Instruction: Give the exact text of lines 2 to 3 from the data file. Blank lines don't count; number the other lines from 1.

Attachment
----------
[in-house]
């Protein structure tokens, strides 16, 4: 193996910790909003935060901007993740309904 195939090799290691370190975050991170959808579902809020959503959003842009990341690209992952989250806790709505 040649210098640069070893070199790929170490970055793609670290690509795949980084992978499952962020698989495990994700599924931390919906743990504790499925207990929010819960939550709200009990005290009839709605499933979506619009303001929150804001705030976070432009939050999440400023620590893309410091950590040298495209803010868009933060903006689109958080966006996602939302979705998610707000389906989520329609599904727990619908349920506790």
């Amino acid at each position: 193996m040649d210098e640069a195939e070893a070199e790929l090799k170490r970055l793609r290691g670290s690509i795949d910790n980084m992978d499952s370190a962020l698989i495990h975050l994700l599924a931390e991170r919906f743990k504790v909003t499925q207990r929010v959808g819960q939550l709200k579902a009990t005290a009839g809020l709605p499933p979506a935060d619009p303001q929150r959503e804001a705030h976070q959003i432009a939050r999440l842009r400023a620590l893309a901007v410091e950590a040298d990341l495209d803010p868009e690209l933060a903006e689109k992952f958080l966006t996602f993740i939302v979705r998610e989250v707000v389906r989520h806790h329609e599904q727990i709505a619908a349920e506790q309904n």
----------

């Protein structure tokens, strides 16, 4: 193996910790909003935060901007993740309904 195939090799290691370190975050991170959808579902809020959503959003842009990341690209992952989250806790709505 040649210098640069070893070199790929170490970055793609670290690509795949980084992978499952962020698989495990994700599924931390919906743990504790499925207990929010819960939550709200009990005290009839709605499933979506619009303001929150804001705030976070432009939050999440400023620590893309410091950590040298495209803010868009933060903006689109958080966006996602939302979705998610707000389906989520329609599904727990619908349920506790």
């Amino acid at each position: 193996m040649d210098e640069a195939e070893a070199e790929l090799k170490r970055l793609r290691g670290s690509i795949d910790n980084m992978d499952s370190a962020l698989i495990h975050l994700l599924a931390e991170r919906f743990k504790v909003t499925q207990r929010v959808g819960q939550l709200k579902a009990t005290a009839g809020l709605p499933p979506a935060d619009p303001q929150r959503e804001a705030h976070q959003i432009a939050r999440l842009r400023a620590l893309a901007v410091e950590a040298d990341l495209d803010p868009e690209l933060a903006e689109k992952f958080l966006t996602f993740i939302v979705r998610e989250v707000v389906r989520h806790h329609e599904q727990i709505a619908a349920e506790q309904n």